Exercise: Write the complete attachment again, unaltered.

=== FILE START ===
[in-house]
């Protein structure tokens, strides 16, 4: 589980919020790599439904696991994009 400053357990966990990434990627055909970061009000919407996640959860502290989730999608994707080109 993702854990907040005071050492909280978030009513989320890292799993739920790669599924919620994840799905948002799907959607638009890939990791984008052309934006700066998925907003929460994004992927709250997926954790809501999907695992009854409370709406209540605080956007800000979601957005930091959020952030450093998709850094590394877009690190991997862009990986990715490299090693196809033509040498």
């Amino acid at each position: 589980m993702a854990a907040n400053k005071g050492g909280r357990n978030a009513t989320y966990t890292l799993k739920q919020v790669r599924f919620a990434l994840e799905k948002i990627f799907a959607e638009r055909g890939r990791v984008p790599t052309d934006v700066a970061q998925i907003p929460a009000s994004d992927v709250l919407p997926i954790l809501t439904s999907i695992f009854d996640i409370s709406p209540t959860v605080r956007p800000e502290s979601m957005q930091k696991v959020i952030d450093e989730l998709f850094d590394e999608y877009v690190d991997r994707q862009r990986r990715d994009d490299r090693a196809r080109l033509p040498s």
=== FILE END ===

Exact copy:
[in-house]
């Protein structure tokens, strides 16, 4: 589980919020790599439904696991994009 400053357990966990990434990627055909970061009000919407996640959860502290989730999608994707080109 993702854990907040005071050492909280978030009513989320890292799993739920790669599924919620994840799905948002799907959607638009890939990791984008052309934006700066998925907003929460994004992927709250997926954790809501999907695992009854409370709406209540605080956007800000979601957005930091959020952030450093998709850094590394877009690190991997862009990986990715490299090693196809033509040498």
């Amino acid at each position: 589980m993702a854990a907040n400053k005071g050492g909280r357990n978030a009513t989320y966990t890292l799993k739920q919020v790669r599924f919620a990434l994840e799905k948002i990627f799907a959607e638009r055909g890939r990791v984008p790599t052309d934006v700066a970061q998925i907003p929460a009000s994004d992927v709250l919407p997926i954790l809501t439904s999907i695992f009854d996640i409370s709406p209540t959860v605080r956007p800000e502290s979601m957005q930091k696991v959020i952030d450093e989730l998709f850094d590394e999608y877009v690190d991997r994707q862009r990986r990715d994009d490299r090693a196809r080109l033509p040498s």